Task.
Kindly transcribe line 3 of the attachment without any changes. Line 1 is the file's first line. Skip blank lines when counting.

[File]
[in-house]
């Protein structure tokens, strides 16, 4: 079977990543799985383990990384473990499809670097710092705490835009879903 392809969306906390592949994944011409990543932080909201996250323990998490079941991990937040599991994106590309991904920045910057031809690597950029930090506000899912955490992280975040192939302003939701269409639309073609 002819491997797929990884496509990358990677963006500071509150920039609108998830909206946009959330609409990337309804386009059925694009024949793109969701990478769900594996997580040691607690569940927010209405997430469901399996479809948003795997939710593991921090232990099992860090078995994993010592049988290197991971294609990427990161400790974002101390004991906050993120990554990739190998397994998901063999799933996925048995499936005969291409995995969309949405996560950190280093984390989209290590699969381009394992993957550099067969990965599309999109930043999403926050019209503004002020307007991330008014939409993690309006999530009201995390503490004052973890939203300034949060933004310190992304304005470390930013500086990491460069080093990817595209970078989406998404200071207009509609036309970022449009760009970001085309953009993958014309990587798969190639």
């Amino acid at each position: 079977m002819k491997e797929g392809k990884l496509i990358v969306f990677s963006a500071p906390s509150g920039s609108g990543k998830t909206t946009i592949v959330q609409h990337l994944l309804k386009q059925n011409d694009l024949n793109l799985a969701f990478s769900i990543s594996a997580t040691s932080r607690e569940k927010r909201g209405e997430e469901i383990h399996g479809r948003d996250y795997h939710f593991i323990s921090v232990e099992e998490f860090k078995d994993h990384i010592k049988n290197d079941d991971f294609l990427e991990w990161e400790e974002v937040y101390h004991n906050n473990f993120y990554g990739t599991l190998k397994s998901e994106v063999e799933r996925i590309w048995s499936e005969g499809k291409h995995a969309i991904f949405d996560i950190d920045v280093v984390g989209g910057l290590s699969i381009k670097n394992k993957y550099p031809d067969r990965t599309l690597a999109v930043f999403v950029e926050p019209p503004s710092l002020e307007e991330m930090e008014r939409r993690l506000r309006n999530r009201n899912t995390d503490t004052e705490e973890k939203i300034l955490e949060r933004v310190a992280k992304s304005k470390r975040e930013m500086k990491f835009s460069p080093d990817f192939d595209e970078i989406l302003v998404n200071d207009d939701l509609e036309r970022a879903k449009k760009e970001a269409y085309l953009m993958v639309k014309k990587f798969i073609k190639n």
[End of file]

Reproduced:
């Amino acid at each position: 079977m002819k491997e797929g392809k990884l496509i990358v969306f990677s963006a500071p906390s509150g920039s609108g990543k998830t909206t946009i592949v959330q609409h990337l994944l309804k386009q059925n011409d694009l024949n793109l799985a969701f990478s769900i990543s594996a997580t040691s932080r607690e569940k927010r909201g209405e997430e469901i383990h399996g479809r948003d996250y795997h939710f593991i323990s921090v232990e099992e998490f860090k078995d994993h990384i010592k049988n290197d079941d991971f294609l990427e991990w990161e400790e974002v937040y101390h004991n906050n473990f993120y990554g990739t599991l190998k397994s998901e994106v063999e799933r996925i590309w048995s499936e005969g499809k291409h995995a969309i991904f949405d996560i950190d920045v280093v984390g989209g910057l290590s699969i381009k670097n394992k993957y550099p031809d067969r990965t599309l690597a999109v930043f999403v950029e926050p019209p503004s710092l002020e307007e991330m930090e008014r939409r993690l506000r309006n999530r009201n899912t995390d503490t004052e705490e973890k939203i300034l955490e949060r933004v310190a992280k992304s304005k470390r975040e930013m500086k990491f835009s460069p080093d990817f192939d595209e970078i989406l302003v998404n200071d207009d939701l509609e036309r970022a879903k449009k760009e970001a269409y085309l953009m993958v639309k014309k990587f798969i073609k190639n």